— “Profit Confidential” Column, by Michael Lombardi, CFP, MBA
I’m not going to beat around the bush.
I know I write a lot (love it actually) and following my opinions can take time on my readers’ behalf. I’ve been getting calls and e-mails from my readers asking for a short opinion on the stock market for 2010, and I thought, why not just put that forecast in two sentences so it is on the table and open for the remainder of the year?
So here it goes:
“I expect the bear market rally in stocks that started in March 2009 to continue its move upward. However — and as you see I have referred to this advance as a “bear market rally” — at some point in the months ahead, the bear trap will be in, enough investors will have put money back into the stock market, and the bear will bare its ugly teeth again, bringing the market down, likely much quicker than most investors and analysts can imagine (because by then they will have forgotten the mini-crash from November 2008 to March 2009).”
Our biggest burdens and threats to our economy in 2010 will be: a falling U.S. dollar; rising national debt; rising interest rates; contraction in the commercial real estate market; and continued pressure in the residential real estate. I will not include the continued pressure on the unemployment rate here, because I have a hard time believing the actual unemployment rate based on how it is calculated. The shining light in 2010 will continue to be the precious metals, especially gold bullion.
Okay, Michael; so you say that the bear market will eventually set back in and bring stock prices lower. What does that do to my gold stocks?
Firstly, I’d like to say I’m not buying gold to trade it. I’m not buying gold for short-term profits. My opinion is that the U.S. dollar is in a long-term downtrend and that the U.S. has gone from being a creditor nation to being a debtor nation. If our national debt is not brought under control, the U.S. will eventually follow the path of previous world economic powers and will be dethroned (anyone say China?). The U.S. dollar could lose its status as the reserve currency of the world. And I believe only gold bullion can replace the U.S. dollar as the reserve.
The above scenario will not take weeks, or months or even a year. It will take years. I started pushing gold-related investments in 2002. Here we are seven years later and the arguments for getting into gold are only getting better.
Back to the gold stock question, the answer is yes. If the general stock market comes down, gold stocks will also come down in price. But the descent will be slower for gold stocks than the general market. For example, if the general stock market falls 40%, I’d expect gold stocks to fall less than half of that.
Because the trillions invested in mutual funds, investment funds and professional money managers need to be parked somewhere. And I believe they will eventually find their way to gold stocks.
Turn the situation around. If the general stock market moves lower, taking gold stocks with it, fear not the decline in the value of your gold stocks, but recognize the opportunity to add to your gold-related holdings and bargain prices.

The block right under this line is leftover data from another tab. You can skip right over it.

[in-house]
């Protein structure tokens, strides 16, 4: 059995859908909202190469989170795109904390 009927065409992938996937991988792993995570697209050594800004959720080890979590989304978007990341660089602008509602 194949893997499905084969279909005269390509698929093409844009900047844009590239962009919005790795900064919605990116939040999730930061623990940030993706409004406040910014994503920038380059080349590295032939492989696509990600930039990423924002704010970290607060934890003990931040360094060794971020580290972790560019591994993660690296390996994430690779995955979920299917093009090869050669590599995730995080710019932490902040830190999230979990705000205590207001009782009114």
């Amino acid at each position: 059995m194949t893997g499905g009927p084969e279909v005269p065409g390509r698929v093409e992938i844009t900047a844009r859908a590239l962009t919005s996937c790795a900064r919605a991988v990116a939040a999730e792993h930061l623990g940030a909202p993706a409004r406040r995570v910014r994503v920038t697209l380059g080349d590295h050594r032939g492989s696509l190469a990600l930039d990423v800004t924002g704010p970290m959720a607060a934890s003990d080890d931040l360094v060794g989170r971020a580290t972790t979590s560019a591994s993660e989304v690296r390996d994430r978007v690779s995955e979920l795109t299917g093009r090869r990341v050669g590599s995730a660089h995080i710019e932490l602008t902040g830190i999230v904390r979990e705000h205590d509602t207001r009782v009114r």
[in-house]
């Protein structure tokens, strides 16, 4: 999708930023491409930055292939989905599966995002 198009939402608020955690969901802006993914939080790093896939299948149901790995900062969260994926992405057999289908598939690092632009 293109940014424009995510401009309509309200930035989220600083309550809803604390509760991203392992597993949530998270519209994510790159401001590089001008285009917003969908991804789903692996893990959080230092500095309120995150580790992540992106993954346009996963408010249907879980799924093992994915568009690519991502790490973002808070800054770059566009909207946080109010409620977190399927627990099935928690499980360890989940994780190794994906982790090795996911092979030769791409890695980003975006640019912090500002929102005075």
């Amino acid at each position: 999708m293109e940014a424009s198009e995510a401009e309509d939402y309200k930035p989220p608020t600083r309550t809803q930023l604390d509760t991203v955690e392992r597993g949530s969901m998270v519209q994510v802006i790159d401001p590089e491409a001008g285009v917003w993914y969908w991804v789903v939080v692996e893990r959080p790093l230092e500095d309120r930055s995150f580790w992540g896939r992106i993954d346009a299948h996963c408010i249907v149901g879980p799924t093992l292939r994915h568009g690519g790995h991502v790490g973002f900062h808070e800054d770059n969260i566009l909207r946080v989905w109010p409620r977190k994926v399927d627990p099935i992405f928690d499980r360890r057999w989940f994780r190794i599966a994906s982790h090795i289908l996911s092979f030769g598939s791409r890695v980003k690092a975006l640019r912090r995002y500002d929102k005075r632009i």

Michael’s Personal Notes:
Some thoughts on China, its economic machine and its stock market and how it relates to us here in North America:
First, China’s capital markets got a big facelift Thursday, when China approved the use of stock index futures, margin trading, and short selling. For those investors and analysts that believed China’s Shanghai Composite Index was rising too fast, these added tools will only fuel that market higher.
Unexpectedly, on Thursday, the People’s Bank of China raised interest rates. While the increase was minor, it is the first time in five months that China’s central bank has raised interest rates. The rate increase comes on the heel of recent comments from Chinese government officials that they are concerned about future inflation and developing asset bubbles.
The Chinese central bank is doing something that the Western central banks cannot do: raising interest rates. It would be a political nightmare to raise interest rates in the United States today, because of the high unemployment rate and the battered housing market. But rapid inflation will be a larger problem ahead. That’s why I believe our own central bank should gently start raising interest rates sooner rather than later.
Where the Market Stands:
Well, well, well. What do we have here? Looks like a stock market that just won’t go down to me.
Yesterday, the Dow Jones Industrial Average hit a fresh 15-month high. And no matter where I looked this morning, in the business pages of the major newspapers or on the Internet, I couldn’t find any articles celebrating the Dow Jones’ new high. I saw quite a few articles on why the stock market “should” be going down, but nothing on the fact that it continues to rise.
With the Dow Jones closing at 10,606 yesterday, we are only 394 points away from my 11,000 target. Of course, it will not be a straight line up. Never is. But my bet continues to be that this bear market rally has more steam left in it.
The Dow Jones Industrial Average starts this morning 1.7% above where it started 2010. Not bad for just four trading days.
What He Said:
“Bonds could now be a buy: Bonds rise in price when interest rates fall, as their return makes them more valuable. After a bear market in bonds that has lasted for months, the action in the bond market, as I read it, indicates the bear market in bonds could be over. I’ve always preferred quality when buying bonds, going with government bonds over corporate bonds. If you have some cash lying around, bonds could be a great deal.” Michael Lombardi in PROFIT CONFIDENTIAL, July 24, 2006. Government bonds were one of the best performing investments from mid-2006 to 2009, as they rose in price sharply as the Federal Reserve eventually lowered the Federal Funds rate to zero in 2009.